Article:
A crew member of a Ferry Marina boat asked me if they had allowed enough slack on their ropes. I said I thought so, and added that I didn’t think the tide would drop much that evening because of the wind, and in any case they were pinned to the key heading by the wind. They then said they were hoping to make their way to Norwich (I thought…nooo, don't do it!), so I tried briefly explaining about the low bridges and tides at Yarmouth and suggested they call the Yacht Station for advice. A short while later I got chatting to a lady on a Richardson’s boat moored next to them, they were also worried about where they could go, as they had only just about got under Ludham Bridge. having picked up their boat earlier in the day. They also asked about going downriver. I suggested they only go as far as Stracey Arms and again, if they wanted to go further, to phone the Yarmouth Yacht Station. I also suggested that, if they wanted somewhere sheltered, to go upriver, perhaps to Salhouse. Acle was pretty bleak that evening.

We met up with Malcolm and Debbie in the Bridge Inn car park as planned. We’d had clear instructions to turn up at the front door of the pub at our allotted time to get escorted to our table (wearing masks). The tables in the pub were nicely distanced (especially compared to our pre-Covid visit, when I thought some were a bit too close for comfort) and we were reminded to wear face-masks when visiting the loos. All the serving staff were wearing face masks and there was a laminated sheet pasted up in the ladies listing the latest ‘rules’. It all felt very well thought-out and reassuring.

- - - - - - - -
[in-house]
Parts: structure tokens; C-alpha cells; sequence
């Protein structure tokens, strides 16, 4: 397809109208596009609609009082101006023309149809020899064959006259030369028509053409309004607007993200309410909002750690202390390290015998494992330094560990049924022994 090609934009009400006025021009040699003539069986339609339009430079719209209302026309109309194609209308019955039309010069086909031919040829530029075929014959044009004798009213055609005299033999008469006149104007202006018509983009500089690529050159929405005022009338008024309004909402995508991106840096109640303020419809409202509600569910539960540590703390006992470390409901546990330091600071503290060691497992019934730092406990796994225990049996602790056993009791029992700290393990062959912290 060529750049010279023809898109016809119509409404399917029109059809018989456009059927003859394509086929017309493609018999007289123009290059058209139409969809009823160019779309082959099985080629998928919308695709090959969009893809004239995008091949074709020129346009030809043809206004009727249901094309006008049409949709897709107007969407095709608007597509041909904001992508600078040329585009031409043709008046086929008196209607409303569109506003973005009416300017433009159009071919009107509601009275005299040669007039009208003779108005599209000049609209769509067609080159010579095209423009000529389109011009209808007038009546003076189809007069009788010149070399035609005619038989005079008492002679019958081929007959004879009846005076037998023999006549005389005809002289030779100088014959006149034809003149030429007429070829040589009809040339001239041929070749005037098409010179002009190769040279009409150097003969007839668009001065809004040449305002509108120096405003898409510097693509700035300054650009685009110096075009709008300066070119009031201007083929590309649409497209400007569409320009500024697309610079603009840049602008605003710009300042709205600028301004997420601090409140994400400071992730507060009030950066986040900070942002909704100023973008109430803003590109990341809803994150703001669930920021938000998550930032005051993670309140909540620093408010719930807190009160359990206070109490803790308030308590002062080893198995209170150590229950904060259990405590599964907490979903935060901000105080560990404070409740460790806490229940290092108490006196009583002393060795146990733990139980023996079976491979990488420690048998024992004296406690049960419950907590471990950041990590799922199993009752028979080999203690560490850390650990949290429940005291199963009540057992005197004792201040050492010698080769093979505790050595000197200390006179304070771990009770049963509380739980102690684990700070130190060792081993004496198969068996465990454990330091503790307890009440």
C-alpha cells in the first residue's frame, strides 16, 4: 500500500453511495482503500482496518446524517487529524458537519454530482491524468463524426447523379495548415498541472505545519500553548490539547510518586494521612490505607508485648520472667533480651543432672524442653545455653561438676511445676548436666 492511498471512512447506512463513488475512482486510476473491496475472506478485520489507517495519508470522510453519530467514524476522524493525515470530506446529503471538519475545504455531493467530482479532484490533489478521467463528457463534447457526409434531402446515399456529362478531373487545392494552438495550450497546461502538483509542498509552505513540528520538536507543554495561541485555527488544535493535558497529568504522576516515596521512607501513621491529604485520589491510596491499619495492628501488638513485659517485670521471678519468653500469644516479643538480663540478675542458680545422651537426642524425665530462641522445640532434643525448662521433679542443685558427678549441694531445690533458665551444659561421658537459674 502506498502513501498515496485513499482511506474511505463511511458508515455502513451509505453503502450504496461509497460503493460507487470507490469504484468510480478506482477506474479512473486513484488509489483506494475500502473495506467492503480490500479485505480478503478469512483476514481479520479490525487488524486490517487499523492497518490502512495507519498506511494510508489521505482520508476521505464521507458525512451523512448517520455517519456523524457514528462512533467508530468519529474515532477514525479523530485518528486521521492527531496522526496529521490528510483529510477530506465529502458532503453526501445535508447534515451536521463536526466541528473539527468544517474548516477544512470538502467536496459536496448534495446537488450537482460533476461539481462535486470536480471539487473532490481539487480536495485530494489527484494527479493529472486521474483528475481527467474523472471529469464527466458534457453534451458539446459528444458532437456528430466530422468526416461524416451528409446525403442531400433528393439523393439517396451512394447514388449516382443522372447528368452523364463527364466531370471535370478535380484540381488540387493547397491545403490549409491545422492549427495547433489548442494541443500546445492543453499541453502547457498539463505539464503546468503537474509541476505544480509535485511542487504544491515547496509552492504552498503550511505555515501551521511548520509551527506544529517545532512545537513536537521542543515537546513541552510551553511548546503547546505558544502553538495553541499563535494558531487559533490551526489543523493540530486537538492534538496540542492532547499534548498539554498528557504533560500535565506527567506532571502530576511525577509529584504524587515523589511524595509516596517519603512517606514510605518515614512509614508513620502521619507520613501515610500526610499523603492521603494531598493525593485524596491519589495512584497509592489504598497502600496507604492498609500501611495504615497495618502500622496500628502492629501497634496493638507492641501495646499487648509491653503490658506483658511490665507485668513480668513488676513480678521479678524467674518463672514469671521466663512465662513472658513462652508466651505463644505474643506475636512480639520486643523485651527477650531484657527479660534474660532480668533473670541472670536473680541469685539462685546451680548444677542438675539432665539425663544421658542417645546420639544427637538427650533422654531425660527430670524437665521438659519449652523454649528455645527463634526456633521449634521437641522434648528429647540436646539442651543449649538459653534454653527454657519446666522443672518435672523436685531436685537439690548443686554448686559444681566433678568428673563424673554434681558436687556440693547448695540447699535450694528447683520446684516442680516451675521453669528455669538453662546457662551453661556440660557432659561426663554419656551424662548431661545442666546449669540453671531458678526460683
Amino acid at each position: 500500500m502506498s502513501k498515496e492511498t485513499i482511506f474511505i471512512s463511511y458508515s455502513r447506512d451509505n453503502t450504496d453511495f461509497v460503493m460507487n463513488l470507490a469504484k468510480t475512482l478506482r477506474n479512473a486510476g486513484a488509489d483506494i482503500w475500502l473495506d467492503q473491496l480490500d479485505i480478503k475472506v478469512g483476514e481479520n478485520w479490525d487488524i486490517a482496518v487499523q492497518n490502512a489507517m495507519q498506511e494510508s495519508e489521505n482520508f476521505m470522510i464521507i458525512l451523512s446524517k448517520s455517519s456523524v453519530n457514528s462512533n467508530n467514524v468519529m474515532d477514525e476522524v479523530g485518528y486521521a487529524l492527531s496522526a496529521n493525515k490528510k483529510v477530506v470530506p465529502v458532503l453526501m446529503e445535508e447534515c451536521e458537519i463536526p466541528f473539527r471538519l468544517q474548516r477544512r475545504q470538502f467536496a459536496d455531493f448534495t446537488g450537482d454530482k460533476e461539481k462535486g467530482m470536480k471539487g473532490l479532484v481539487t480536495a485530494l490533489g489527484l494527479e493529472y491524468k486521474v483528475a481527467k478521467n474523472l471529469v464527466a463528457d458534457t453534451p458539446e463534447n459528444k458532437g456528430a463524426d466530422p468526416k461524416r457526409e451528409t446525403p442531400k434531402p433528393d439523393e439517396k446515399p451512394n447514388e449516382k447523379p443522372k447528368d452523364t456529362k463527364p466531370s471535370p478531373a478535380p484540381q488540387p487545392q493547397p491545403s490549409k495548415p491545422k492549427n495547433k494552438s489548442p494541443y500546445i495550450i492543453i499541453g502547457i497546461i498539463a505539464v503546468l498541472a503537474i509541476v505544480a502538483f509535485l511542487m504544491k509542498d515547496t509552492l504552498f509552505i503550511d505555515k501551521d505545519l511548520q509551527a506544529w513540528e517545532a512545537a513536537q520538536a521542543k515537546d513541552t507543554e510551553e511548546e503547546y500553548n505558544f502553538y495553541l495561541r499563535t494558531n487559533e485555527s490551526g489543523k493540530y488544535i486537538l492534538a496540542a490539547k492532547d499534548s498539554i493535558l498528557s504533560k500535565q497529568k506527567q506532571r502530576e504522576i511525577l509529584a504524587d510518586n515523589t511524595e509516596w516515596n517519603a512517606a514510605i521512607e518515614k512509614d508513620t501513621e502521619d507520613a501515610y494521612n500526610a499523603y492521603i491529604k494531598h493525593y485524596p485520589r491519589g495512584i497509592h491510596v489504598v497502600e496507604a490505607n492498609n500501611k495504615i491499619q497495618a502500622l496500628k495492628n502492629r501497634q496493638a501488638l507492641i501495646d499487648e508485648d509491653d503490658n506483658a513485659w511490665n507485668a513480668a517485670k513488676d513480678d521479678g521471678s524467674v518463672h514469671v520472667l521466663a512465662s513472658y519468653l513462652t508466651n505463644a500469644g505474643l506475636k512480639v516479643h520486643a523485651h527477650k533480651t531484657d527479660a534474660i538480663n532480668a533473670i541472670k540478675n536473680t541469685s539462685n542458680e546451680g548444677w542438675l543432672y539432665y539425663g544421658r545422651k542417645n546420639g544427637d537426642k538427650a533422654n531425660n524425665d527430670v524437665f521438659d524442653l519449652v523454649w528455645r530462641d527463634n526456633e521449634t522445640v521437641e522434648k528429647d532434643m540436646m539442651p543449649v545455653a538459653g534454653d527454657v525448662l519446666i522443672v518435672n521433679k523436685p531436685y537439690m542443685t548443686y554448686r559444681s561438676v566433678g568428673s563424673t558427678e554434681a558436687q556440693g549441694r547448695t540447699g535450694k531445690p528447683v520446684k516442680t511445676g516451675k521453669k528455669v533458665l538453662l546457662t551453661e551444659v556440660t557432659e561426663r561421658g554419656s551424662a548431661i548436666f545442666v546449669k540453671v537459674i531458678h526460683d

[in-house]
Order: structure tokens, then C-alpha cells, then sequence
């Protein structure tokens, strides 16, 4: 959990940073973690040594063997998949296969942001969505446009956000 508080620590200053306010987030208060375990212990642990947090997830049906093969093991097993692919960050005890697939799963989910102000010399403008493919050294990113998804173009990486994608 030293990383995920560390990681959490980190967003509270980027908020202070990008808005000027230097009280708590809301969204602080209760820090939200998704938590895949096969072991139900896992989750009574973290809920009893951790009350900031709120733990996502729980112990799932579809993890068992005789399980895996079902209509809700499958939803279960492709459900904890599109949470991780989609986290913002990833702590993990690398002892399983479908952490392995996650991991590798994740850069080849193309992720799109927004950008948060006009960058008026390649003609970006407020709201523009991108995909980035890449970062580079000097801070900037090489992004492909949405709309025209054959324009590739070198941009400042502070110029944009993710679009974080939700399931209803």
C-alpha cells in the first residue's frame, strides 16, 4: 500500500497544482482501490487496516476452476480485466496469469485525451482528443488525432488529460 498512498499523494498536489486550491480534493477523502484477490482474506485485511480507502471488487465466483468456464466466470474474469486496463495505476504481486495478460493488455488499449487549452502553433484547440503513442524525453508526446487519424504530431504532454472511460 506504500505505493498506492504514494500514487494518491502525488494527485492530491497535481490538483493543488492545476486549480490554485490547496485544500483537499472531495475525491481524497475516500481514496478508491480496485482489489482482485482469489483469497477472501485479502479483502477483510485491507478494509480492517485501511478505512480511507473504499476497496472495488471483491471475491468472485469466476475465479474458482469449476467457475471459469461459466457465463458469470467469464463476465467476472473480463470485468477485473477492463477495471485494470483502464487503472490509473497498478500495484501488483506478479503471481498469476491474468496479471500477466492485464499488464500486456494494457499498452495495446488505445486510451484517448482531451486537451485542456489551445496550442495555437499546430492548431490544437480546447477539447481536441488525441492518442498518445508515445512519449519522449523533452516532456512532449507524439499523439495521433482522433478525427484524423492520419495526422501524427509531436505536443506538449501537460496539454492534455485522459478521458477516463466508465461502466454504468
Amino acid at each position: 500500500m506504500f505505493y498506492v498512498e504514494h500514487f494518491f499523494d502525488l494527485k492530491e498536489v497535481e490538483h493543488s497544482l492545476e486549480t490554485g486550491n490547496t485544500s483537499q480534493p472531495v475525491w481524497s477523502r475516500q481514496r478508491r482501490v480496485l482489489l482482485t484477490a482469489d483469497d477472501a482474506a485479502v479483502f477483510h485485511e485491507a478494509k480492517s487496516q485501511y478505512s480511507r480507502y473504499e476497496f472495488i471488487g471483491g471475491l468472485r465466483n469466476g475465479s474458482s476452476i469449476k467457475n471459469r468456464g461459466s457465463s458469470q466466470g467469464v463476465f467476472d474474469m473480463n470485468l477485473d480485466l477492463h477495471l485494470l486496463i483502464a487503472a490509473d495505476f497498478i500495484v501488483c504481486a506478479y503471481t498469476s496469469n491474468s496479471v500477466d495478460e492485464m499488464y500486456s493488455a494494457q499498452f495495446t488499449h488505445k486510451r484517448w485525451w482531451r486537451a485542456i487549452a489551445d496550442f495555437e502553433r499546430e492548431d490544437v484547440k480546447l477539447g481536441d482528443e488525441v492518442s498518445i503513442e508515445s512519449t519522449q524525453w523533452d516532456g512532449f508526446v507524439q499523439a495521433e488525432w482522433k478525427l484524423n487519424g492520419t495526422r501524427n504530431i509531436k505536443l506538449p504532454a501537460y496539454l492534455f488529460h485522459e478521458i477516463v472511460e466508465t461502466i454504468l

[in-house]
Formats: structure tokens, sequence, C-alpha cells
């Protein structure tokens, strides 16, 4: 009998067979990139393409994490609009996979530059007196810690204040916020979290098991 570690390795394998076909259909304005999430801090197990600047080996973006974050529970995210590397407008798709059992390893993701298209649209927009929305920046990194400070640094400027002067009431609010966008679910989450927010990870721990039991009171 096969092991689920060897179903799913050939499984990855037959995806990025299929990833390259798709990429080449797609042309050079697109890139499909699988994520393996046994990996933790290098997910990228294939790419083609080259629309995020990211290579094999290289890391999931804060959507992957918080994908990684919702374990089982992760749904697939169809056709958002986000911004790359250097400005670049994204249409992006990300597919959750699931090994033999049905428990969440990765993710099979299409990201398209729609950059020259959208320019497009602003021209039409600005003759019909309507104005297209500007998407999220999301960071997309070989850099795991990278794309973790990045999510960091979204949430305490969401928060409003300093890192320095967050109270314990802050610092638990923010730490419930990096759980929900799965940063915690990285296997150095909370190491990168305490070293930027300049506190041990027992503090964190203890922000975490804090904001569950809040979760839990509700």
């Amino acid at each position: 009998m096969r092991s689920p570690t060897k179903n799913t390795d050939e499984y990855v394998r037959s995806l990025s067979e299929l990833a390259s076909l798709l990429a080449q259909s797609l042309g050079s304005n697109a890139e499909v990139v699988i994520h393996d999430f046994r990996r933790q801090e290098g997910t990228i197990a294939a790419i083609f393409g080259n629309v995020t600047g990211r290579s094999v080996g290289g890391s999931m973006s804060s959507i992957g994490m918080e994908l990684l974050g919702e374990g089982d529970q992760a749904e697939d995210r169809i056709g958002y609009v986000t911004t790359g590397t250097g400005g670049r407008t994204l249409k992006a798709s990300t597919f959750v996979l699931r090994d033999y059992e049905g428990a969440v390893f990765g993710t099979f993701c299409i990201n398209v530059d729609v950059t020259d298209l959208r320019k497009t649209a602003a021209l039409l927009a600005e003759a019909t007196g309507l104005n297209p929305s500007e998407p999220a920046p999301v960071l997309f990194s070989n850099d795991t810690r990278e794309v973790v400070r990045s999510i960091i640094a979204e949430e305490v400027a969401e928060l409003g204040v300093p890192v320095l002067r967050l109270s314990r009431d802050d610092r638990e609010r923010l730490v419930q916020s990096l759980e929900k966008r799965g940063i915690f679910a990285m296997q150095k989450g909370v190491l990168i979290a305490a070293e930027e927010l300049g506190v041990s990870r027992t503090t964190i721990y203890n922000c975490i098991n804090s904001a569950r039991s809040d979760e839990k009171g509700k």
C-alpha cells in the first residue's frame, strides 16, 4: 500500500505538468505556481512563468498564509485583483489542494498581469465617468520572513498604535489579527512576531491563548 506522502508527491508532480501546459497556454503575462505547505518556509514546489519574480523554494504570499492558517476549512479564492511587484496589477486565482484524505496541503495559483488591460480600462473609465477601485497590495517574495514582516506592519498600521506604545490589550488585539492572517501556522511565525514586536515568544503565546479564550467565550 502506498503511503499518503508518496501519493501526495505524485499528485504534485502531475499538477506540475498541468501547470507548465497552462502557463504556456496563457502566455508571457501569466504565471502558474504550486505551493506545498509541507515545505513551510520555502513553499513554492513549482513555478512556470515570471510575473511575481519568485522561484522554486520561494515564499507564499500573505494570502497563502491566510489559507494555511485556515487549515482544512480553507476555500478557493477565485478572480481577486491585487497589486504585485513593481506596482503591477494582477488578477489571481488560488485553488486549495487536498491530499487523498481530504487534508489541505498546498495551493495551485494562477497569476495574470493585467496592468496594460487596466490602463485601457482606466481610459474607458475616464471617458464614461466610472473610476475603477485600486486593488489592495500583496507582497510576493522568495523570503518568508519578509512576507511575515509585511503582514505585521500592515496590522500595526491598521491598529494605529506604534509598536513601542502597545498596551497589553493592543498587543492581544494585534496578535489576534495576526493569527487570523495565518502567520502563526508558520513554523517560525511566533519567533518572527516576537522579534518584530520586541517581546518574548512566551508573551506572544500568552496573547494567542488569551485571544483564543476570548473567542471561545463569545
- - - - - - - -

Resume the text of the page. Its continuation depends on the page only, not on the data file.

We very much enjoyed our meal and chat and the evening whizzed by. We weren’t that late leaving, as we were all a bit anxious about the rising tide and possible flooding, so it was only around 9pm or a little after that by the time we got back to MS. Very disappointed to find that we had no shore power when we got back, and a bit puzzled why, as the shore power hadn’t shorted out when the key heading was flooded this morning, and the river hadn’t yet risen as high.

We put the Webasco on. I decided to head to bed as I was very tired, having had a poor night’s sleet last night (mostly due to bow-slap). Shortly after I went to bed we smelled a sort of exhaust small, similar to that the heating had given off when it broke down during one of our winter weeks. We switched it off, just in case. We dug out our warmer night-gear and the hot water bottles that we found under the sink and settled down for the night. It wasn’t that cold a night anyway.

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Loving the write-up as we plan our next trip in November, which no doubt will depend on tides, the weather and if the new inverter behaves.

We dont like staying on the home mooring as our Newfies do not like stone footpaths or roads as it hurts their pads and Roxy even goes straight to the boardwalk and uses that when she can

I am thinking Whitlingham Country Park and Commissioners Cut (2 places we have not stayed at before) and the run to Beccles and possibly beyond if the tides can be good to us as we intend staying south on our next visit